CRS Report for Congress
Property Rights: House Judiciary Committee
Reports H.R. 2372
Robert Meltz
Legislative Attorney
American Law Division
On March 9, 2000, the House Committee on the Judiciary reported favorably H.R.
2372. The bill, titled “Private Property Rights Implementation Act of 2000,” is aimed
principally at lowering the threshold barriers of ripeness and abstention encountered when
land owners file in federal court challenging local government actions as “takings.”1
Under the Fifth Amendment’s Takings Clause (which applies to state and local, not only
federal, actions), private property may not be “taken” for public use without just
It is well-settled that takings may be effected not only by government appropriation
or physical invasion of private property, but by use restrictions as well. When use
restriction (as, typically, by local zoning) has a sufficiently severe impact on a property’s
economic use, courts find that a “taking” has occurred, and that the regulating government
must pay compensation.
Takings challenges to local government action may be brought in state or federal
court. In federal court, the plaintiff must surmount a wider array of threshold issues than
in state court before the taking issue can be reached. Some of these issues concern
“ripeness.” Ripeness doctrine requires that before a taking claim is heard by a federal
court, the plaintiff must obtain a “final decision” from the land-use regulating body
(including resubmission of scaled-down proposals in some cases, and pursuit of any
possible variances), and that any avenues for obtaining compensation from the state courts
be exhausted. Another threshold issue often encountered in takings cases against local
government is abstention, a doctrine that may lead a federal court to decline exercising
jurisdiction in deference to state forums for resolving the matter.
Studies show that a goodly portion of takings cases brought in federal court against
local government land-use regulation are dismissed on ripeness or abstention grounds.
H.R. 2372 aims to lower or eliminate these barriers, so that landowners have a federal
forum for resolving takings claims on the merits, as well as a state one. H.R. 2372 is thus
a “process” bill; it disavows any intent to change substantive takings law.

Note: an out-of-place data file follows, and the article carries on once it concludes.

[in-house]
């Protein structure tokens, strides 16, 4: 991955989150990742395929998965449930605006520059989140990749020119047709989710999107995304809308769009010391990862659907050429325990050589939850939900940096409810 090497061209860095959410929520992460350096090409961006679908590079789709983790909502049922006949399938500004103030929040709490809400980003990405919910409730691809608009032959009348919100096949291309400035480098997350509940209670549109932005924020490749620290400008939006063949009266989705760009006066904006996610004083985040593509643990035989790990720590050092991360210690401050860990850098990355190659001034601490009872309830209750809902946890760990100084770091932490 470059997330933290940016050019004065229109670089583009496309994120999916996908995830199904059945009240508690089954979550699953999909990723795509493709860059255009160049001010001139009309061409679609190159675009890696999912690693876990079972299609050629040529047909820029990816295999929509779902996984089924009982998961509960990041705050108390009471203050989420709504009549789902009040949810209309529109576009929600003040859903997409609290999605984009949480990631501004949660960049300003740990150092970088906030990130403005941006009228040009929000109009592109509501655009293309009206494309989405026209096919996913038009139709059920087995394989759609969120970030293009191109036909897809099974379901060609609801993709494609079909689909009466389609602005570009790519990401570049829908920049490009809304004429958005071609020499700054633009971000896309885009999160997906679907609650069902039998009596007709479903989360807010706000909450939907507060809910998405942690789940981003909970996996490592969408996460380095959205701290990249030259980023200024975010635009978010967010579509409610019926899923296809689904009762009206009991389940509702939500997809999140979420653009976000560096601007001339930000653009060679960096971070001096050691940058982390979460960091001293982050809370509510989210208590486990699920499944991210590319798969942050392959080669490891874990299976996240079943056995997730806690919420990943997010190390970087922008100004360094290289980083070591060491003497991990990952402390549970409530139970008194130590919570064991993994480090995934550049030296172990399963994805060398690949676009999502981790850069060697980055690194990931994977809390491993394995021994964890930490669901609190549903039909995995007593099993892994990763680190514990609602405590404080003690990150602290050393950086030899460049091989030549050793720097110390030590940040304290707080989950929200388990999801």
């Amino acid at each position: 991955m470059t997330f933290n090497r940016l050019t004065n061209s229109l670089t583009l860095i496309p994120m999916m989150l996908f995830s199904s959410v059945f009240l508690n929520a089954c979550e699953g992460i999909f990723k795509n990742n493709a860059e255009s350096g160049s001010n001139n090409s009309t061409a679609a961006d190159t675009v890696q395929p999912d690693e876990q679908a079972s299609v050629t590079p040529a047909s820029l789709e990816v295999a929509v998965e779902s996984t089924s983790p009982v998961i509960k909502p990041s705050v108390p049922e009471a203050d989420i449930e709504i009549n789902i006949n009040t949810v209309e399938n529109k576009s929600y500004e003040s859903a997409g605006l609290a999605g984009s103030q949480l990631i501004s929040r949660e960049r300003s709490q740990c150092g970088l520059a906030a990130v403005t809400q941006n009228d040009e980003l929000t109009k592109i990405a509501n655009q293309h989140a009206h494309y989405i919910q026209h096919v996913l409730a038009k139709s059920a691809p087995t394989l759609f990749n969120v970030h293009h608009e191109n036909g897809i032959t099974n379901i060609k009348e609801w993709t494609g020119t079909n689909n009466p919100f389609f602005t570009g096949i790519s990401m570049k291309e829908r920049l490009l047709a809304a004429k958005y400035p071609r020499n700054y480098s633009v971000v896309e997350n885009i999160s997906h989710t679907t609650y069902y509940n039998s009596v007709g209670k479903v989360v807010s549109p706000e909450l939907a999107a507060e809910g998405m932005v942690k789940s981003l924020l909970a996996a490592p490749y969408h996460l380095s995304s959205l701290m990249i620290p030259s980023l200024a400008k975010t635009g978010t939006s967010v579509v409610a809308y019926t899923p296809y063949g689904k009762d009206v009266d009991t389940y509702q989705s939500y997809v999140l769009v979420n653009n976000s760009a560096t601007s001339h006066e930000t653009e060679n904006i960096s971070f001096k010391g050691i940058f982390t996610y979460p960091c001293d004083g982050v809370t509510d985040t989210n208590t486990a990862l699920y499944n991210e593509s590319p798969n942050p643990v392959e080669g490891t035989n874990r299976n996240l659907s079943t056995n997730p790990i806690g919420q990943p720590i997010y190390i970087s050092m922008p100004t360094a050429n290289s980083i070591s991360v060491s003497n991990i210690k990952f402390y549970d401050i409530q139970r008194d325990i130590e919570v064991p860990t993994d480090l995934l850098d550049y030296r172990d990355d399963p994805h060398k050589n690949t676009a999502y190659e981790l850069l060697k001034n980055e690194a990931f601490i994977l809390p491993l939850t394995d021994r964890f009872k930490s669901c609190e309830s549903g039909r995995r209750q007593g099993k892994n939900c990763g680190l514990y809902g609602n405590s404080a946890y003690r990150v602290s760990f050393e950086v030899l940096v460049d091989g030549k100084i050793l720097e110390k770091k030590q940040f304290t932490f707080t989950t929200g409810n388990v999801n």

1 The bill applies to federal government actions as well, but this is not the bill’s focus and has been
universally disregarded in the congressional debate.
Congressional Research Service ˜ The Library of Congress

More specifically, H.R. 2372 targets federal district courts handling real-property-
related claims under 42 U.S.C. section 1983 (a common vehicle for bringing takings
actions). The bill instructs such courts not to abstain in an action lacking any claim of a
state law violation, if a parallel state proceeding is not pending. As for ripeness, the bill
sets out when state proceedings shall be deemed to result in a “final decision,” at which
point the federal judge must find the claim ripe. A final decision exists, the bill says, once
“one meaningful application” (as defined in case law) has been disapproved, and, if
available, “one appeal and one waiver” also. However, if the initial disapproval explains
in writing the development on the property that would be approved, the landowner, to
achieve ripeness, must submit another meaningful application “taking into account” that
explanation, and have that resubmission be disapproved, followed by “one appeal and one
waiver,” if available, and their disapproval. Appeals and waivers need not be applied for
if doing so would be “futile.” The local government’s failure to act on any of these
applications “within a reasonable time” would constitute disapproval.
Also, H.R. 2372 would eliminate entirely the ripeness rule that before coming to
federal court, the landowner must exhaust opportunities for state-court compensation.
While formally only a “process” bill, H.R. 2372 raises important issues. These areth
discussed at length in an earlier CRS report on a very similar bill in the 105 Congress
(H.R. 1534).2 Here, we briefly note some of the major ones.
1. Federalism. In some instances, the bill may result in federal courts involving
themselves in local land use matters earlier than they would otherwise. Bill opponents say
this contradicts congressional statements about respecting state and local rights, and slights
the state courts. Bill supporters contend that the bill merely places the Takings Clause on
an equal footing with other guarantees in the Bill of Rights.
2. Effect on developer/local government negotiations. Would H.R. 2372 give added
weight to a developer’s threat to bring a taking claim if the local government did not
approve its desired development scenario? Would local governments, particularly small
ones, find it more burdensome to litigate in federal court than state court?
3. Federal judges. Federal judges often express an aversion to getting involved in
local land use matters, or note the already heavy workload of the federal courts.
4. Adequacy of the record. What would be the effect of requiring federal courts to
decide takings claims on the merits in the absence of a detailed record?
5. State-exhaustion prong of ripeness. Is the state-exhaustion requirement
constitutionally based? If so, Congress may not eliminate it by statute.
The amendments to H.R. 2372 adopted in subcommittee and committee (all offered
by Rep. Canady) are of a minor or technical nature. All Democratic amendments were
rejected. A Senate bill, S. 1028, contains provisions similar to H.R. 2372, plus another
process-type approach restricted to takings claims against the United States. No action
has been taken on S. 1028.

2 Robert Meltz, “Property Rights” Bills Take a Process Approach: H.R. 992 and H.R. 1534 (CRS
Report 97-877, updated June 24, 1998), at 11-29.